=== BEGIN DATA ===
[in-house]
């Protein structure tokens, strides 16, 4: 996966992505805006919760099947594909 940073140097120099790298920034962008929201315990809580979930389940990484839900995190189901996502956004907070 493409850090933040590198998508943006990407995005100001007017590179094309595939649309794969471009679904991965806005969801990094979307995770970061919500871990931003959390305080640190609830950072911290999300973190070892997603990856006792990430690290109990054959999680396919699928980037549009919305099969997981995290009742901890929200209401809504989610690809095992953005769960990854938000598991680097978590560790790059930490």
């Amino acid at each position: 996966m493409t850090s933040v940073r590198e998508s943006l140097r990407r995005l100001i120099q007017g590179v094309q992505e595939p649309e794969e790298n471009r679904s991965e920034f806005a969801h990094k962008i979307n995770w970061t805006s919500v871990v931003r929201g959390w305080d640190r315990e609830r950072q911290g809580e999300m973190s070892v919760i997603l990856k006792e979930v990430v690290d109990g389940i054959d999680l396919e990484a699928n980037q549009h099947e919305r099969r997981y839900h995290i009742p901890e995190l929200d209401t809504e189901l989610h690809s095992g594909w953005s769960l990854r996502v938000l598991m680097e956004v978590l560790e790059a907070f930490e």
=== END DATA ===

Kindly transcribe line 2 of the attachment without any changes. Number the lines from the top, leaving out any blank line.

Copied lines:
């Protein structure tokens, strides 16, 4: 996966992505805006919760099947594909 940073140097120099790298920034962008929201315990809580979930389940990484839900995190189901996502956004907070 493409850090933040590198998508943006990407995005100001007017590179094309595939649309794969471009679904991965806005969801990094979307995770970061919500871990931003959390305080640190609830950072911290999300973190070892997603990856006792990430690290109990054959999680396919699928980037549009919305099969997981995290009742901890929200209401809504989610690809095992953005769960990854938000598991680097978590560790790059930490």